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Hygiene and the Assassin

Vitriolic Misanthrope bested by Female Journalist

Although first published in 1992, this English translation was only published 18 years later. It was worth the wait. Such a wonderfully translated piece, it zings and bounces with satisfying accuracy, which alone makes this book a ‘must read’. It centres primarily around an interview of the cantankerous and pernicious Nobel Laureate, Prétextat Tach, by the female journalist, Nina. After a slew of failed (male) attempts, Nina manages to match this obese and postulating intellectual in a war of thought and a battle of rhetoric. I found the philosophising duel of wits wonderfully unique, immensely clever, and absurdly humorous. Although I was a tad lukewarm about the ending, the first half is worth reading twice over and I would urge it on anyone looking for a light, funny, intelligent read.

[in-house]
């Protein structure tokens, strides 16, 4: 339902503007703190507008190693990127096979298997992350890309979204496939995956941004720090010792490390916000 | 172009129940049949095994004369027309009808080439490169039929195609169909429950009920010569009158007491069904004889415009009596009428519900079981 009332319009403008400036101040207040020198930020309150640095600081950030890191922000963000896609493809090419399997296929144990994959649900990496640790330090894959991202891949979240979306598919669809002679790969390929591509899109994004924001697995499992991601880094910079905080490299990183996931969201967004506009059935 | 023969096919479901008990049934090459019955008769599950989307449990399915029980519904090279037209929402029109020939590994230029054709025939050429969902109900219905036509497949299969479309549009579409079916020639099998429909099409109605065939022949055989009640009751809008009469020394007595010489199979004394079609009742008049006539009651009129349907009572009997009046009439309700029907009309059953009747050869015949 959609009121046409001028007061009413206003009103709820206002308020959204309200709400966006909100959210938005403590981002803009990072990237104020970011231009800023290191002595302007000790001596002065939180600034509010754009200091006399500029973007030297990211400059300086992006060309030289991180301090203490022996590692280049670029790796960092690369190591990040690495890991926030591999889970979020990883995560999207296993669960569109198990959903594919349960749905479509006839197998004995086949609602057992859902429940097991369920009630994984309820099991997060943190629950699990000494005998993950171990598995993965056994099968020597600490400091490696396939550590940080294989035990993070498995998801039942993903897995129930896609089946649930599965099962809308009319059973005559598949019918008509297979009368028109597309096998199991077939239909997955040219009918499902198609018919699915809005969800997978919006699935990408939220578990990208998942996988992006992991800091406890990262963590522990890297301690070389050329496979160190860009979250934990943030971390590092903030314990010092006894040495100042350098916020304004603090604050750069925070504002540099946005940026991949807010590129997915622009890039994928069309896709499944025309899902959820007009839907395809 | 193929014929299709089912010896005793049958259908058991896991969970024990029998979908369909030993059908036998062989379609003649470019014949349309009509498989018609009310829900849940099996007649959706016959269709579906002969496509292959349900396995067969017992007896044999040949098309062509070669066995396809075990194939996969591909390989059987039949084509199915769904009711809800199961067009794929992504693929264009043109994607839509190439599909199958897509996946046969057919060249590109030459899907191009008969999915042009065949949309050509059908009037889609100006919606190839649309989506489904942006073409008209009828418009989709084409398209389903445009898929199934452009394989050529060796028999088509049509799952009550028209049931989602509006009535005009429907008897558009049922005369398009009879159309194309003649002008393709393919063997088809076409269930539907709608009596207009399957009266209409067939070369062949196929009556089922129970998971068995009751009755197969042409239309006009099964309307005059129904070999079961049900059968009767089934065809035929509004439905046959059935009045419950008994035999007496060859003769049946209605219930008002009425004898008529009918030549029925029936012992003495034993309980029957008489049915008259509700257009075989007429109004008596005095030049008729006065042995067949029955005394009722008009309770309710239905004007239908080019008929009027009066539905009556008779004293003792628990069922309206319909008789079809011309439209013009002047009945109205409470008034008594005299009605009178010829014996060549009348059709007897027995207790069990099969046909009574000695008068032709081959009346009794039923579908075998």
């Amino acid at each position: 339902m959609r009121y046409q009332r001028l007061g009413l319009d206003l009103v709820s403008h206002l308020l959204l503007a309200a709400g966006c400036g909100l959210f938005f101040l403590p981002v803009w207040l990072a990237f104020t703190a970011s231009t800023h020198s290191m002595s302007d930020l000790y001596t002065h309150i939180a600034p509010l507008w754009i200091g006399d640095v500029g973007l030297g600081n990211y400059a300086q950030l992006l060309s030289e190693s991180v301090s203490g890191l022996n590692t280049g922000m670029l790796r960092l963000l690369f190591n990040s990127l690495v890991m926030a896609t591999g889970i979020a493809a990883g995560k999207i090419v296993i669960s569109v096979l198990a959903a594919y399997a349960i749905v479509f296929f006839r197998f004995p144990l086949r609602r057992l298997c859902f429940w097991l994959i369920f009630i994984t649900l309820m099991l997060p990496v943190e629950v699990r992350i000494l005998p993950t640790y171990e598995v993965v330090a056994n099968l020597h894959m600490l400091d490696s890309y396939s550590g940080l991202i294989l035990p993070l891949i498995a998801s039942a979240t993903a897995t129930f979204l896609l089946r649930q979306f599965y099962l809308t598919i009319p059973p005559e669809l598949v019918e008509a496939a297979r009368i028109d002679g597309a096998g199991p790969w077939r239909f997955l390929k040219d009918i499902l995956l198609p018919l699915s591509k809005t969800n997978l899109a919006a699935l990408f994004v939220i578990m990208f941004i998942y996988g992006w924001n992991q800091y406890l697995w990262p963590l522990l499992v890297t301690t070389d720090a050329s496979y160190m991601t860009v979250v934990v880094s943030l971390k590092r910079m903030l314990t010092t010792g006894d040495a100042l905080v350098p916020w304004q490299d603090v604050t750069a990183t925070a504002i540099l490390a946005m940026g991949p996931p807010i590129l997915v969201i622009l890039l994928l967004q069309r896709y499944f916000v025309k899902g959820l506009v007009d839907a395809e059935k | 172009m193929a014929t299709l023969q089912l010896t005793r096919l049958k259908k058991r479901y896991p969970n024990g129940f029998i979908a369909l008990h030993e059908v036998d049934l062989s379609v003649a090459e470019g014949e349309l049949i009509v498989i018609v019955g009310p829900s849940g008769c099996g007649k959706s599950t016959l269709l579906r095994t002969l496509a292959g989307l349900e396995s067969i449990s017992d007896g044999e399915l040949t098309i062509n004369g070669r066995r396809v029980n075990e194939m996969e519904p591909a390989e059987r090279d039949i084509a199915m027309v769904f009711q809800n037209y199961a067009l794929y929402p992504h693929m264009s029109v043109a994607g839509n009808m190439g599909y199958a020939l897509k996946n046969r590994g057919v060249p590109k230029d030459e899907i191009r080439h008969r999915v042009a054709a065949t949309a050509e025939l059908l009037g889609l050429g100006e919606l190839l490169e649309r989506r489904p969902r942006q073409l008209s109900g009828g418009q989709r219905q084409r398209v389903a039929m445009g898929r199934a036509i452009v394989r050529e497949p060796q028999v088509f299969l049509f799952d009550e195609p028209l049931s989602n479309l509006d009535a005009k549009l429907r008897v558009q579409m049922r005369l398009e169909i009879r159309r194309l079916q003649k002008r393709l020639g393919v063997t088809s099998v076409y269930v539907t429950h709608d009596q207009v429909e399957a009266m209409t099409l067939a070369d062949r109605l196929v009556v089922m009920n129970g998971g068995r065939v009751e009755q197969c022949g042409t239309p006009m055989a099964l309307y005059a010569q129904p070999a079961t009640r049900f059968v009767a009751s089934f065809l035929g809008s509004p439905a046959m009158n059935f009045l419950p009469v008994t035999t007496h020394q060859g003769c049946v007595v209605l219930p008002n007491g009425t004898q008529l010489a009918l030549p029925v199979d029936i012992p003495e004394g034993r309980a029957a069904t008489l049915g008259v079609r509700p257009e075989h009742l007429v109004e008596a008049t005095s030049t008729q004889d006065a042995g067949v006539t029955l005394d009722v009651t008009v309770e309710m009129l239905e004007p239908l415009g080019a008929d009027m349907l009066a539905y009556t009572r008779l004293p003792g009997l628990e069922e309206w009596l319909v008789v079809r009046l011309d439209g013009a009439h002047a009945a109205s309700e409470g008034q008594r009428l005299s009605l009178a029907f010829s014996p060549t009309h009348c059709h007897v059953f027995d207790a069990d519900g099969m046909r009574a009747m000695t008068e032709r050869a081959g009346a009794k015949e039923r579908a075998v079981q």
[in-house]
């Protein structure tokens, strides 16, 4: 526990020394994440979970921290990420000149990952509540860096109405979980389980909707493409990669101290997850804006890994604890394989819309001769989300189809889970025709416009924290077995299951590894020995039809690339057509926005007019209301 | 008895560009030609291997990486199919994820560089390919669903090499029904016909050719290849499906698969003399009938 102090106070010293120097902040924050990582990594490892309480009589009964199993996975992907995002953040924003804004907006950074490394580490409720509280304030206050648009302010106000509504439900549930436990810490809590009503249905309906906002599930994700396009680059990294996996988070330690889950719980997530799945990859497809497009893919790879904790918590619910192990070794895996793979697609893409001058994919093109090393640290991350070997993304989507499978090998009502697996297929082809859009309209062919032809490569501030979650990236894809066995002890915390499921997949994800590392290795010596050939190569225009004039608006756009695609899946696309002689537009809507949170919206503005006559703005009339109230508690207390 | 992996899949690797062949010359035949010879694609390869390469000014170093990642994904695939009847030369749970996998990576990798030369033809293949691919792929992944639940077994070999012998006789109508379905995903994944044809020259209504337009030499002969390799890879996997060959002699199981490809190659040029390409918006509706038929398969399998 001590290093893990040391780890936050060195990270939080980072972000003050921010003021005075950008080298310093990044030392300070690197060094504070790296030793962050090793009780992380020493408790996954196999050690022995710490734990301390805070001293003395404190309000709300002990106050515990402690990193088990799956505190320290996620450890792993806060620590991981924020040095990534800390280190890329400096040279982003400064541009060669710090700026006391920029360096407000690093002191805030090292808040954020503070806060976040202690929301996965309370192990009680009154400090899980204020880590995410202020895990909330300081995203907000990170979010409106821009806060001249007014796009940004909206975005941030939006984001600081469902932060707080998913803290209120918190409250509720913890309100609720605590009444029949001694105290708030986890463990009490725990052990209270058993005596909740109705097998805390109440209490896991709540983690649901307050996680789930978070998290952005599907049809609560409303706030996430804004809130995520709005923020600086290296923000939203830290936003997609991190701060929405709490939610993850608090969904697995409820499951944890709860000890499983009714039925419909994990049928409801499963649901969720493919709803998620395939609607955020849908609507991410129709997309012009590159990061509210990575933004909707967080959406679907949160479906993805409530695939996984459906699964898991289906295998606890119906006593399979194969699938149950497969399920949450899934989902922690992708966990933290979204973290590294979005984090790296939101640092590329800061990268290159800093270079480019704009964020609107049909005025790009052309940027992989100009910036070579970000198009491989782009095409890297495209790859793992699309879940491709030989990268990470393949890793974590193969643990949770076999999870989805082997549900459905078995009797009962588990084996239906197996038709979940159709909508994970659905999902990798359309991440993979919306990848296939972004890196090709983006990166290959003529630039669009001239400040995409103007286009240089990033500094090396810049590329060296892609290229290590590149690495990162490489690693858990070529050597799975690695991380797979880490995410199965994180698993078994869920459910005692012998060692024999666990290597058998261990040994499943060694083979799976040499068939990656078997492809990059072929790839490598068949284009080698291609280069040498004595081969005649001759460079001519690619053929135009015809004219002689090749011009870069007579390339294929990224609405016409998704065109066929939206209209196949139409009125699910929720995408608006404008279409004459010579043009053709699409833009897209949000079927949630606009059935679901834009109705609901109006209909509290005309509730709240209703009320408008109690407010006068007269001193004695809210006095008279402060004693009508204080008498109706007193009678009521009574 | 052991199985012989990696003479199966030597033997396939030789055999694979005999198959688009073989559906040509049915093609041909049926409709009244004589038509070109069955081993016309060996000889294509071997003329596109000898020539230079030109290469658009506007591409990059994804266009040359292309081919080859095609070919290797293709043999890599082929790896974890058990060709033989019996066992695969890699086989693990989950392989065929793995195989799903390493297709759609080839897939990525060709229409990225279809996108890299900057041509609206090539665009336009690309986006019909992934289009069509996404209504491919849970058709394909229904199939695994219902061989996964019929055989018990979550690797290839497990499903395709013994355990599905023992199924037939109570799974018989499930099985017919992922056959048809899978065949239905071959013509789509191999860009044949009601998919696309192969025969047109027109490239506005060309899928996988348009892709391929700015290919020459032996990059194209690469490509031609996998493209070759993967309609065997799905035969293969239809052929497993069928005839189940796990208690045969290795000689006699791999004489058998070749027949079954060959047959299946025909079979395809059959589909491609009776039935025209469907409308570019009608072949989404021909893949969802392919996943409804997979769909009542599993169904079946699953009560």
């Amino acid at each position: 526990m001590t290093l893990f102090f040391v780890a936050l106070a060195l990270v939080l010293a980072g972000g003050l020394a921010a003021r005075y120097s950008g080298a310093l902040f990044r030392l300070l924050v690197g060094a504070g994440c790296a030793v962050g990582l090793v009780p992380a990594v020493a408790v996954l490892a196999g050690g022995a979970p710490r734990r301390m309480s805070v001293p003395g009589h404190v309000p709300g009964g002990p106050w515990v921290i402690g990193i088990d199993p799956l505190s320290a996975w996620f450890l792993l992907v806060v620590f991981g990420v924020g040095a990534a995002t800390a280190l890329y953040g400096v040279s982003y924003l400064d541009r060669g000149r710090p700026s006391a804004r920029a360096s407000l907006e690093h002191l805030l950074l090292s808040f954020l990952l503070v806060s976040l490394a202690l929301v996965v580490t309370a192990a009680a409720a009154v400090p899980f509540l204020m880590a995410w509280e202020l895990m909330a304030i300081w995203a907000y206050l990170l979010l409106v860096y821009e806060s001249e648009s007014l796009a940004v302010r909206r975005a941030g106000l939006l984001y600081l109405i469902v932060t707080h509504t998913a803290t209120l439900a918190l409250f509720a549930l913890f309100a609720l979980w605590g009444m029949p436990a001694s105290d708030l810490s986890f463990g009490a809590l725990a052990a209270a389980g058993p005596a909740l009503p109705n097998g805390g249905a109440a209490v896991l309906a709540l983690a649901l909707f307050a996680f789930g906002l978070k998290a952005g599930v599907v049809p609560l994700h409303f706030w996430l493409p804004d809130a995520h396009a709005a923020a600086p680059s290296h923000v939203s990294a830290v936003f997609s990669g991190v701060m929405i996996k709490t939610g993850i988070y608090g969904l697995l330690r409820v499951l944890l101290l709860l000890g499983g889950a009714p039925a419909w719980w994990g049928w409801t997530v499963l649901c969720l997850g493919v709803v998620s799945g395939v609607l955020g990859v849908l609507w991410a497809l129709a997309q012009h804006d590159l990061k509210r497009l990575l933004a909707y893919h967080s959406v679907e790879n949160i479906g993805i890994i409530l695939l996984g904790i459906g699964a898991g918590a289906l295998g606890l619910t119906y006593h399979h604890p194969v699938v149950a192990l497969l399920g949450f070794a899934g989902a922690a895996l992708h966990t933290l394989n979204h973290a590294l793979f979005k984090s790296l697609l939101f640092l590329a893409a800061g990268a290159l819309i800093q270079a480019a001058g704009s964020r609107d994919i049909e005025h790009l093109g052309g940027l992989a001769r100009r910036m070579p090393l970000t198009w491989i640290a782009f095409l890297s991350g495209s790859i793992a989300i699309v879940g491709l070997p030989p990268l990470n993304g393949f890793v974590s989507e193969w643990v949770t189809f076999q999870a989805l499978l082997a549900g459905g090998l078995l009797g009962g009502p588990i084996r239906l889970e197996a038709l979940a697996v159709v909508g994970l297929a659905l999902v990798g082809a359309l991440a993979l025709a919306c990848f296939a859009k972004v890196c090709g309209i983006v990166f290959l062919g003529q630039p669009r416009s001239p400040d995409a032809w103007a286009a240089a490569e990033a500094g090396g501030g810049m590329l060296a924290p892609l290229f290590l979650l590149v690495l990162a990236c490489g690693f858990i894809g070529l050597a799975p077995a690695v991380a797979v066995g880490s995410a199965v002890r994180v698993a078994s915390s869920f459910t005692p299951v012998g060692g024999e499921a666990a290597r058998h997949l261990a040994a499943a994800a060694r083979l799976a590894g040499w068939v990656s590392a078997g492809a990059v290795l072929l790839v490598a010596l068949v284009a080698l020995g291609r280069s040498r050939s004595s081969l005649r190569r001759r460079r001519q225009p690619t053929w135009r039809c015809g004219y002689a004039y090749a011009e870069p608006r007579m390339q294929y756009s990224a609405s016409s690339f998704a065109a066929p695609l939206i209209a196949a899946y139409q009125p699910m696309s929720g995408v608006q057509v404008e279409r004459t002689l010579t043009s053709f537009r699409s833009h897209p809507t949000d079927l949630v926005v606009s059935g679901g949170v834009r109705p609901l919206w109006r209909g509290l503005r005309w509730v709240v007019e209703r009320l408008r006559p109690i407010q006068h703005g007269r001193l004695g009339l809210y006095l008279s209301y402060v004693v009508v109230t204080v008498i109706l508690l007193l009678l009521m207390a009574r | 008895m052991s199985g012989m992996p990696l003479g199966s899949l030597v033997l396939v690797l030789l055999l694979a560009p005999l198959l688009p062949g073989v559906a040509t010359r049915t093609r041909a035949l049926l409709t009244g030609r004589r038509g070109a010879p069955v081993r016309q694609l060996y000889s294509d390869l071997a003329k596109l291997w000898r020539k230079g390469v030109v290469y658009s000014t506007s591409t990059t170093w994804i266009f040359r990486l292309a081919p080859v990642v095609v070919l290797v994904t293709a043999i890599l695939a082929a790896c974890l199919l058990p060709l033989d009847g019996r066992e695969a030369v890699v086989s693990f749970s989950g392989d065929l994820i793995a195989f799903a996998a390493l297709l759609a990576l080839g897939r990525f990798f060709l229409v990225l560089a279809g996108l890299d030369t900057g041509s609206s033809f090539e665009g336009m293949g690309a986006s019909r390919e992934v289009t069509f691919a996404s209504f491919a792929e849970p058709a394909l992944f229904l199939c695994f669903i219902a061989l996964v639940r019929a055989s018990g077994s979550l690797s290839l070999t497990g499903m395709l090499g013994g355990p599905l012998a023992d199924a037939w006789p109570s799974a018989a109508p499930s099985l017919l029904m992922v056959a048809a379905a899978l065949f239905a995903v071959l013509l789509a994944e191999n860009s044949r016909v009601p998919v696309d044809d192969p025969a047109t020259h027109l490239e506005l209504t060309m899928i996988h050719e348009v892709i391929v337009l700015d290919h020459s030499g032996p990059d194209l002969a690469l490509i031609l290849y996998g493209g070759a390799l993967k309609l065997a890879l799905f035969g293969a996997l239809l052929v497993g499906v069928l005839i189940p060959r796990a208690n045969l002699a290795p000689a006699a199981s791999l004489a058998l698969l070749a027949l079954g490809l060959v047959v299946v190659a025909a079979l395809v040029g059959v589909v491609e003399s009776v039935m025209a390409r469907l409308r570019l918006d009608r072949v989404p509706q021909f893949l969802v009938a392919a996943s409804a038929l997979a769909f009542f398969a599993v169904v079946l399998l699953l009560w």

Hygiene and the Assassin by Amelie Nothomb is published by Europa Editions and translated by Alison Anderson, 167 pages.

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The Vegetarian

Weird and wonderful

‘Before my wife turned vegetarian, I’d always thought of her as completely unremarkable in every way. To be frank, the first time I met her I wasn’t even attracted to her.’ Thus starts the most unusual book I’ve read in a while, and stranger it gets. The Vegetarian by South Korean author Han Kang, is the tragic story of Yeong-hye, told by her husband, the cold Mr Cheong, her brother-in-law, an unsuccessful, manipulative artist and her selfless sister, In-hye.

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To celebrate International Women’s Day 2016: Twenty-Four Hours in the Life of a Woman by Stefan Zweig

Passion guised as compassion

A treat for you on Women’s Day!  Austrian author Stefan Zweig  (The Post Office Girl, Beware of Pity and many novellas) was once the world’s most translated author. No wonder. This steaming hot novella about a woman and her whirlwind 24 hour affair with a much younger man is absolutely spellbinding, even more so when you know it was written by a man and almost 90 years ago!

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Mend the Living (The Heart)

A question of life and death